If you want to change your lawn, ask yourself what you expect from your new landscape. How different do you want it to look? How much time are you prepared to spend on maintenance? How much foot traffic will it receive? Then think about existing conditions. What kind of soil do you have? How important…  Read More

Be a grower instead of mower: eco-landscaping expert joins Metro Blooms

The way Douglas Owens-Pike sees it, people can spend less time and money on their landscaping, all the while creating more beautiful, resilient yards. They can reduce their grass-cutting and their use of inputs and yet be more confident in their garden’s well-being and ability to withstand the challenges of severe weather events like record-breaking…  Read More

Metro Blooms’ Maintenance Training Pilot Program

The Sustainable Need to Weed “How many of you, if we go out to weed right now, would know what you’re doing?” Anna Bierbauer, our Metro Blooms landscape designer, asks. In a classroom at Folwell School this summer, two Wilderness Inquiry youth raise their hands. Soon after a short lecture about two species of weeds,…  Read More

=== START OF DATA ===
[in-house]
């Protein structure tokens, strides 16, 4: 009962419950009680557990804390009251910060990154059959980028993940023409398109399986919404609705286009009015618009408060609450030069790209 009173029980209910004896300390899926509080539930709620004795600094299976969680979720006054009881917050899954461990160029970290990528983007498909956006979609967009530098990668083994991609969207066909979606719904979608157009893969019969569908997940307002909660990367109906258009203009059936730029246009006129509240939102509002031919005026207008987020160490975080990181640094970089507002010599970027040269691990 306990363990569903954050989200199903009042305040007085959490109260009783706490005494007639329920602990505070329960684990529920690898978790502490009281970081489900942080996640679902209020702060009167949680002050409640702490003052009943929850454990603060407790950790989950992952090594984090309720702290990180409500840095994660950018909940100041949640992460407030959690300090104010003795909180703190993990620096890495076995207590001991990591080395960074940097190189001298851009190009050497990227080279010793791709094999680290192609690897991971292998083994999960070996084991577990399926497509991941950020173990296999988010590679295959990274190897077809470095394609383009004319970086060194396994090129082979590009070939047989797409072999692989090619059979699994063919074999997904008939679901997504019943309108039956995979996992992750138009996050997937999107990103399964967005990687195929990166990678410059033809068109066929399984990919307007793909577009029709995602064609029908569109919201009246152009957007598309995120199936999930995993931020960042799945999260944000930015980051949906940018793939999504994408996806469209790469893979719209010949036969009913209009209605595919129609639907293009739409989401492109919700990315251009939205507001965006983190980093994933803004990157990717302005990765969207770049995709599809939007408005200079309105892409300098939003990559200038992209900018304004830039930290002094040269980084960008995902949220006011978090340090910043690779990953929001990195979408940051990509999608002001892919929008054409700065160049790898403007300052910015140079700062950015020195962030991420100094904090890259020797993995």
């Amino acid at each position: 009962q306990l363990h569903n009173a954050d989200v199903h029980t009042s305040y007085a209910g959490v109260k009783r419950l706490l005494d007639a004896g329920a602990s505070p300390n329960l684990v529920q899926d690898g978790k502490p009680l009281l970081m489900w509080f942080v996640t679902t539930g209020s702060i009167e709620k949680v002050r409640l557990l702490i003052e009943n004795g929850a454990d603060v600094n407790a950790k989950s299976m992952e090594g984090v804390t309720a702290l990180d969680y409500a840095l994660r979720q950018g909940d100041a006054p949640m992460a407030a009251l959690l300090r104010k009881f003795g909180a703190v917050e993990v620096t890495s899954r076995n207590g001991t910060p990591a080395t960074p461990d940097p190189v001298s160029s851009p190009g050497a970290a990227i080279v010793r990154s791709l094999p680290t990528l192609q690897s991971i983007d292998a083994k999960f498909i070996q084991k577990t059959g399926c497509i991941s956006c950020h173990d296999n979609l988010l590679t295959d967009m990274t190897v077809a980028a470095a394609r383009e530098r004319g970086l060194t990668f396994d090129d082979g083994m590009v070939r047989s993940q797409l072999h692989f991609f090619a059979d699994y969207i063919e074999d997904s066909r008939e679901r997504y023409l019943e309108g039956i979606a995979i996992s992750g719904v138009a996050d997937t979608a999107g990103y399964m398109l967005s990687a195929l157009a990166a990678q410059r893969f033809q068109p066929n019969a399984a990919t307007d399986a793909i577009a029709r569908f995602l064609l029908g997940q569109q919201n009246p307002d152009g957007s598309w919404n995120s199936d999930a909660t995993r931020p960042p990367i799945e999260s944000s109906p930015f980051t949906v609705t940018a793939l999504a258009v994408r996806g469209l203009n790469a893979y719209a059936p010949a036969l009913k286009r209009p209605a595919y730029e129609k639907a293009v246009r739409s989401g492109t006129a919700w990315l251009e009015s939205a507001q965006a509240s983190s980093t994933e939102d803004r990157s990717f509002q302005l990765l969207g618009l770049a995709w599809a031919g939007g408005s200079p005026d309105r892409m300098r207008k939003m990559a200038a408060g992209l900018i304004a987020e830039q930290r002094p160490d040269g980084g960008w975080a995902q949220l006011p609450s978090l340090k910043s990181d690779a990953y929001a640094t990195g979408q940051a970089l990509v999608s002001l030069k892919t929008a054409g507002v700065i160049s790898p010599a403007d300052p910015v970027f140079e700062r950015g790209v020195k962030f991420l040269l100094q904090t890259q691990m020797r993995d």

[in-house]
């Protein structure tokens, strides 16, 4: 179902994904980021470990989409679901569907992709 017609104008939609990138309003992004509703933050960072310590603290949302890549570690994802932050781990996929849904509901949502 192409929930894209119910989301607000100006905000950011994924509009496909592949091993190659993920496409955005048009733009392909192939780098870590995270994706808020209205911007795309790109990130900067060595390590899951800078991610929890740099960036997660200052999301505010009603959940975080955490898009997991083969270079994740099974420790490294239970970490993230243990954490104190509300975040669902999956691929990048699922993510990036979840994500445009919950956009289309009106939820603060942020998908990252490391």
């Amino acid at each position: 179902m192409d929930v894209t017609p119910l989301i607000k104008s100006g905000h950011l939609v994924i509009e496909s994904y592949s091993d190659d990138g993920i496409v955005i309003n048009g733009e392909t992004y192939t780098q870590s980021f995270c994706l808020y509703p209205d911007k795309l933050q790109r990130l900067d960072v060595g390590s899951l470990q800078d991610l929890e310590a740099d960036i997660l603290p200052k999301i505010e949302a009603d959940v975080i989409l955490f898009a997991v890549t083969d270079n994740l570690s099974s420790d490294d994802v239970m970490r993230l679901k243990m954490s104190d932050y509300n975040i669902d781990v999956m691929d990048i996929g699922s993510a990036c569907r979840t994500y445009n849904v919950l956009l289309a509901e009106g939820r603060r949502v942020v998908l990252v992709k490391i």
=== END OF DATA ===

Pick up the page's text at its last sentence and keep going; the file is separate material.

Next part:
Workshop Reflections

What a Twentysomething Renter Learned   I have recently experienced the effects of poorly managed stormwater: water dripped from the roof and into the spaces between my apartment walls, paint on the wall in our kitchen and common hallway bubbled and cracked, our kitchen flooring became soggy and peeled right up. My husband and I…  Read More

Sustainable Lawns: How “Green” is Your Grass?

We are a lawn-abiding citizenry. Dutifully we water, fertilize, and mow, and for our efforts we are rewarded with a lush, well-manicured carpet of grass – the thicker and more uniformly green, the better. But how “green” is our grass, really? Consider the following: • The EPA estimates that landscape irrigation nationwide accounts for almost…  Read More

Creating Climate Resilient Yards

We live in unsettled times, and nowhere is this more evident than outside our own windows. Through them, we see more extreme weather events every year. Leslie Yetka, of the Freshwater Society, has been observing these changes since childhood, when she would sail tinfoil boats down rivers of snow-melt in the street. As an adult, she…  Read More